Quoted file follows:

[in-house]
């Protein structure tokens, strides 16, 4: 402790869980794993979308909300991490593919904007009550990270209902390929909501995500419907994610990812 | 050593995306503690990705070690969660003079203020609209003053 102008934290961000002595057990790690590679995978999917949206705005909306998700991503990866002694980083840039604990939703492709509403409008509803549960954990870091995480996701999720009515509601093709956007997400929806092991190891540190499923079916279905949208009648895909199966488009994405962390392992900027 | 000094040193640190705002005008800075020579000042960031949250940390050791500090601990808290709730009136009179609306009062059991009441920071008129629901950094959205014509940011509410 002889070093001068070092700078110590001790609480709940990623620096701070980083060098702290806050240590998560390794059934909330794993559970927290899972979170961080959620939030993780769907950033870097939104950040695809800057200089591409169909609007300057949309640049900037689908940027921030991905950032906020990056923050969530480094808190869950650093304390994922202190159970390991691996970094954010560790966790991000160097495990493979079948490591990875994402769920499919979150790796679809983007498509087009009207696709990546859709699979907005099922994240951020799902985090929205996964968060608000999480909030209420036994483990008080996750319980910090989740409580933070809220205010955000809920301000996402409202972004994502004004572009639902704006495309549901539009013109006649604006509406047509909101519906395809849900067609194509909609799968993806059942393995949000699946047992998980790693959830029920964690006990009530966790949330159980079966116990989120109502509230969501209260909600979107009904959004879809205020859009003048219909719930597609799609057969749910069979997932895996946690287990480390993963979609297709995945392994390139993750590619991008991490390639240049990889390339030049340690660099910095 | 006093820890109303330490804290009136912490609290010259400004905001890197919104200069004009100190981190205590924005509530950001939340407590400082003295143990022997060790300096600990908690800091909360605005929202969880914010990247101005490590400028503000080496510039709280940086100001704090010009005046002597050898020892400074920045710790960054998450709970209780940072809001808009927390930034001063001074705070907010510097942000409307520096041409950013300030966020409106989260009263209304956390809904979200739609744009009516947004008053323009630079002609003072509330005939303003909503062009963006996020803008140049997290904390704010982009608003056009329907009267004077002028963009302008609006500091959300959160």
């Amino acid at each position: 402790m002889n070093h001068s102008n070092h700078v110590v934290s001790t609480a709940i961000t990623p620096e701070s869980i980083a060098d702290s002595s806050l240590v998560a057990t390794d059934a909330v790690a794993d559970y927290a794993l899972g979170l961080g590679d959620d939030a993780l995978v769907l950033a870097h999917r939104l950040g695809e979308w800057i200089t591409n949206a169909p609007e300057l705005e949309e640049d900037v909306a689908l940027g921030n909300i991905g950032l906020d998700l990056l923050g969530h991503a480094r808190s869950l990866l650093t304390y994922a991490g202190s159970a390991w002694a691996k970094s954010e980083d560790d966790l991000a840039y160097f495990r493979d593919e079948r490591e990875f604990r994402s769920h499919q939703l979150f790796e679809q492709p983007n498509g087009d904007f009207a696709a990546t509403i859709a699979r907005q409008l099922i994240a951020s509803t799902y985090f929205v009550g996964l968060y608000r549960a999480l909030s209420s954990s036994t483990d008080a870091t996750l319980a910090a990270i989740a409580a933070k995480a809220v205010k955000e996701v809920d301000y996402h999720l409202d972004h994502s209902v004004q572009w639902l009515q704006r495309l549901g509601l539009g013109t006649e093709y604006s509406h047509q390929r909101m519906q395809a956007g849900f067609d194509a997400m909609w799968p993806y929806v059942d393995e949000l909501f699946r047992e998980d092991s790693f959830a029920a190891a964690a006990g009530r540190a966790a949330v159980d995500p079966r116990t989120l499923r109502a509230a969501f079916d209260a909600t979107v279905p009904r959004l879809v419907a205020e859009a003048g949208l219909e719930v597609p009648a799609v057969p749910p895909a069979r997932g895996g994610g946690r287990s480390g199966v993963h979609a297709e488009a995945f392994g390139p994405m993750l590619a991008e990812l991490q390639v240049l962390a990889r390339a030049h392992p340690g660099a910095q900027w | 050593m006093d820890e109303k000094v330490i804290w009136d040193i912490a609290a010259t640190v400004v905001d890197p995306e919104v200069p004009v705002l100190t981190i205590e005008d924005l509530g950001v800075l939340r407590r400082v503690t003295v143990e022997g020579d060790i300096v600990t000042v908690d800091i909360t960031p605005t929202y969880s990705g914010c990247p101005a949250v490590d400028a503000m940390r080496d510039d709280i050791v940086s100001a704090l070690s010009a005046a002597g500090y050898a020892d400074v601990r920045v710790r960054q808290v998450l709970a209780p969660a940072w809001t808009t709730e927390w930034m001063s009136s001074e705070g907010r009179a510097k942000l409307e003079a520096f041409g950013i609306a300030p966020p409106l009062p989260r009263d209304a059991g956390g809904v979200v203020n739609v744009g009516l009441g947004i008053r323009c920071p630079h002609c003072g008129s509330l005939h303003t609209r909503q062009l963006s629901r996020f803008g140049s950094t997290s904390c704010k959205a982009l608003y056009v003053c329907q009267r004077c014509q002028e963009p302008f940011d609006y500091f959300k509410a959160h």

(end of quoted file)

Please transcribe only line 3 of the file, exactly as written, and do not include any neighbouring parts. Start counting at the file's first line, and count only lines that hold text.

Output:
């Amino acid at each position: 402790m002889n070093h001068s102008n070092h700078v110590v934290s001790t609480a709940i961000t990623p620096e701070s869980i980083a060098d702290s002595s806050l240590v998560a057990t390794d059934a909330v790690a794993d559970y927290a794993l899972g979170l961080g590679d959620d939030a993780l995978v769907l950033a870097h999917r939104l950040g695809e979308w800057i200089t591409n949206a169909p609007e300057l705005e949309e640049d900037v909306a689908l940027g921030n909300i991905g950032l906020d998700l990056l923050g969530h991503a480094r808190s869950l990866l650093t304390y994922a991490g202190s159970a390991w002694a691996k970094s954010e980083d560790d966790l991000a840039y160097f495990r493979d593919e079948r490591e990875f604990r994402s769920h499919q939703l979150f790796e679809q492709p983007n498509g087009d904007f009207a696709a990546t509403i859709a699979r907005q409008l099922i994240a951020s509803t799902y985090f929205v009550g996964l968060y608000r549960a999480l909030s209420s954990s036994t483990d008080a870091t996750l319980a910090a990270i989740a409580a933070k995480a809220v205010k955000e996701v809920d301000y996402h999720l409202d972004h994502s209902v004004q572009w639902l009515q704006r495309l549901g509601l539009g013109t006649e093709y604006s509406h047509q390929r909101m519906q395809a956007g849900f067609d194509a997400m909609w799968p993806y929806v059942d393995e949000l909501f699946r047992e998980d092991s790693f959830a029920a190891a964690a006990g009530r540190a966790a949330v159980d995500p079966r116990t989120l499923r109502a509230a969501f079916d209260a909600t979107v279905p009904r959004l879809v419907a205020e859009a003048g949208l219909e719930v597609p009648a799609v057969p749910p895909a069979r997932g895996g994610g946690r287990s480390g199966v993963h979609a297709e488009a995945f392994g390139p994405m993750l590619a991008e990812l991490q390639v240049l962390a990889r390339a030049h392992p340690g660099a910095q900027w | 050593m006093d820890e109303k000094v330490i804290w009136d040193i912490a609290a010259t640190v400004v905001d890197p995306e919104v200069p004009v705002l100190t981190i205590e005008d924005l509530g950001v800075l939340r407590r400082v503690t003295v143990e022997g020579d060790i300096v600990t000042v908690d800091i909360t960031p605005t929202y969880s990705g914010c990247p101005a949250v490590d400028a503000m940390r080496d510039d709280i050791v940086s100001a704090l070690s010009a005046a002597g500090y050898a020892d400074v601990r920045v710790r960054q808290v998450l709970a209780p969660a940072w809001t808009t709730e927390w930034m001063s009136s001074e705070g907010r009179a510097k942000l409307e003079a520096f041409g950013i609306a300030p966020p409106l009062p989260r009263d209304a059991g956390g809904v979200v203020n739609v744009g009516l009441g947004i008053r323009c920071p630079h002609c003072g008129s509330l005939h303003t609209r909503q062009l963006s629901r996020f803008g140049s950094t997290s904390c704010k959205a982009l608003y056009v003053c329907q009267r004077c014509q002028e963009p302008f940011d609006y500091f959300k509410a959160h």